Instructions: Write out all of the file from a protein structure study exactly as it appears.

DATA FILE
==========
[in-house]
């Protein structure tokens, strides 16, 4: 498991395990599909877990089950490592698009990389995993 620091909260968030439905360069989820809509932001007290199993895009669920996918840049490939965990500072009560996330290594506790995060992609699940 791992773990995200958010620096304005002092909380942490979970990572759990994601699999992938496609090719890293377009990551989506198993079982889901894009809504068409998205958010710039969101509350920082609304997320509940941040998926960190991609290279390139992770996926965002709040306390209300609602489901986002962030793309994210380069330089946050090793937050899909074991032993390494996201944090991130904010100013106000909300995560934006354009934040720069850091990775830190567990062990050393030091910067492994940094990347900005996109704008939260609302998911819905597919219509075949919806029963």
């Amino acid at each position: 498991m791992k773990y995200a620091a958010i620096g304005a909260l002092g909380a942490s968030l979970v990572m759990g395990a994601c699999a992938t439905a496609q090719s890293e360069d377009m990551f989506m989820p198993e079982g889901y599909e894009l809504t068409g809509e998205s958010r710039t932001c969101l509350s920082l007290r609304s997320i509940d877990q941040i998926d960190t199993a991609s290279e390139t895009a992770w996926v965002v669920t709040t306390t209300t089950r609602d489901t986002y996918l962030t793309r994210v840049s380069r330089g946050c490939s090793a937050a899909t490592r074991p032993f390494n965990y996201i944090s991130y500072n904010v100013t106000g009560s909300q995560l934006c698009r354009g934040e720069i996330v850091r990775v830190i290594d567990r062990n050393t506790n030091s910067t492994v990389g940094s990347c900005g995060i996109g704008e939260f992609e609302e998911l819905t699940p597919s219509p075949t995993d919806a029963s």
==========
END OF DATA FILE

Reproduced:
[in-house]
């Protein structure tokens, strides 16, 4: 498991395990599909877990089950490592698009990389995993 620091909260968030439905360069989820809509932001007290199993895009669920996918840049490939965990500072009560996330290594506790995060992609699940 791992773990995200958010620096304005002092909380942490979970990572759990994601699999992938496609090719890293377009990551989506198993079982889901894009809504068409998205958010710039969101509350920082609304997320509940941040998926960190991609290279390139992770996926965002709040306390209300609602489901986002962030793309994210380069330089946050090793937050899909074991032993390494996201944090991130904010100013106000909300995560934006354009934040720069850091990775830190567990062990050393030091910067492994940094990347900005996109704008939260609302998911819905597919219509075949919806029963």
């Amino acid at each position: 498991m791992k773990y995200a620091a958010i620096g304005a909260l002092g909380a942490s968030l979970v990572m759990g395990a994601c699999a992938t439905a496609q090719s890293e360069d377009m990551f989506m989820p198993e079982g889901y599909e894009l809504t068409g809509e998205s958010r710039t932001c969101l509350s920082l007290r609304s997320i509940d877990q941040i998926d960190t199993a991609s290279e390139t895009a992770w996926v965002v669920t709040t306390t209300t089950r609602d489901t986002y996918l962030t793309r994210v840049s380069r330089g946050c490939s090793a937050a899909t490592r074991p032993f390494n965990y996201i944090s991130y500072n904010v100013t106000g009560s909300q995560l934006c698009r354009g934040e720069i996330v850091r990775v830190i290594d567990r062990n050393t506790n030091s910067t492994v990389g940094s990347c900005g995060i996109g704008e939260f992609e609302e998911l819905t699940p597919s219509p075949t995993d919806a029963s």